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Richard Budel2020-04-22 17
In last week’s post we touched on a couple of ideas that help to explain why Smart City projects are so difficult; this week we’ll start to draw lessons from Huawei’s experience with Smart City projects around the world (170+ cities in 50+ countries) to see if we can identify some factors that are common, maybe even critical, to successful Smart City projects.
The initial list numbers five, of which at least a couple are obvious, but as we will see next week, there are some surprises.
• Investment, impacts and outcomes — non-financial measures
Before we run through that list, to build on what we discussed last week, the first of the two points that we will examine today is about clarity of purpose. Last week I suggested that one of the biggest challenges facing Smart City projects is that there’s no clear motivation or problem that is driving the projects. The counterpoint to that is that successful Smart Cities have a clearly, publicly stated purpose — they know what they want to be.
Sometimes that intention is a social objective, such as Utrecht’s intent to be a model for healthy cities, or sometimes the intention is more pragmatic, like the cities of Darmstadt and Gelsenkirchen, which invested in building robust data lakes and information management capabilities. Sometimes the objective can even be a commercial goal as we see in Duisburg, where robust cloud infrastructure not only provides a framework for smart city services but also generates revenue by going into competition with the big cloud vendors in the private sector.
That clarity of purpose is powerful for two reasons: it focuses attention and resources and guards against distraction, and it becomes the rallying point for decision-making.
The second point for this week is explicit in the title of this post, and it has to do with the word “project.”
You could argue that there are two philosophical viewpoints that a city government can take regarding a Smart City; one is that it is something you DO, the other is that it is something you ARE. The difference is not just semantic or mere word-play.
In cities that see “Smart” as something you do, they also tend to see ‘smartness’ as something external, a flavour that they can add — or not — to a project. Such cities often engage in Smart City projects with a great deal of initial enthusiasm, but when things don’t work out (and let’s be honest, how many projects are ever problem-free?), they tend to lose interest. In these cities you will often find a lot of Proofs-of-Concept, or Prototypes, or Demonstrators, or Pilot projects. Another indicator of this approach is that you will find the Smart City team, or the function, buried inside the IT organization. In our experience, this is not an example of leading practice.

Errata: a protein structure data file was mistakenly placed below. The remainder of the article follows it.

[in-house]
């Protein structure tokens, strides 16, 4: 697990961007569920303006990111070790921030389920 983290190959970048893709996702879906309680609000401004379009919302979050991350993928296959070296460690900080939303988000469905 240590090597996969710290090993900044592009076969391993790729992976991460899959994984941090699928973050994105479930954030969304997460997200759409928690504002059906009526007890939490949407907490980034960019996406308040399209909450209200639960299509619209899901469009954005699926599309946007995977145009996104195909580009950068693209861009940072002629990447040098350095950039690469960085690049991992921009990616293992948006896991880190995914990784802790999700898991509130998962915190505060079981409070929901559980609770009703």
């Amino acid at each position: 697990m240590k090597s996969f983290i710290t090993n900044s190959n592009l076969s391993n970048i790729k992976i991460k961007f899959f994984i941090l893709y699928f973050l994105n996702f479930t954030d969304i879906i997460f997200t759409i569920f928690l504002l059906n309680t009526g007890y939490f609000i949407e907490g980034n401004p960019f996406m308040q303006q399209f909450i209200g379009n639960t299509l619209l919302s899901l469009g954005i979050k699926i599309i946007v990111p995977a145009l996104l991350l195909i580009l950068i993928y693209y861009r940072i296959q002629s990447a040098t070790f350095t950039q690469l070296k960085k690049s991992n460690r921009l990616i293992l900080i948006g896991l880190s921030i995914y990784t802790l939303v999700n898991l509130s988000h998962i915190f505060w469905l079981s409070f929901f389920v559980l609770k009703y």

Instead, what we see in cities that are successfully becoming smarter is that they have embraced ‘smartness’ as a behaviour, as a philosophy, and it is embedded in how they do what they do. The Smart City team is not a group of people thinking about innovative technologies, it is an ethos that everyone brings to the table when thinking about innovative strategies for achieving city goals and objectives. Only then can truly innovative ideas be formed, shifting the discussion from simply doing things better to actually doing better things.
As my colleague Edwin Diender wrote last month,
“Projects do not fit. Programs and initiatives do. Budgets and costs don’t match. Benefits and value do. Funding and financing and best value procurement need to replace public tenders and RFP processes. We don’t talk anymore about selecting technology based on features and functionality comparisons — we talk about Proof of Value, not concept. It’s a journey.”
Next week we’ll get back to that list of five factors that I teased you with. Stay healthy.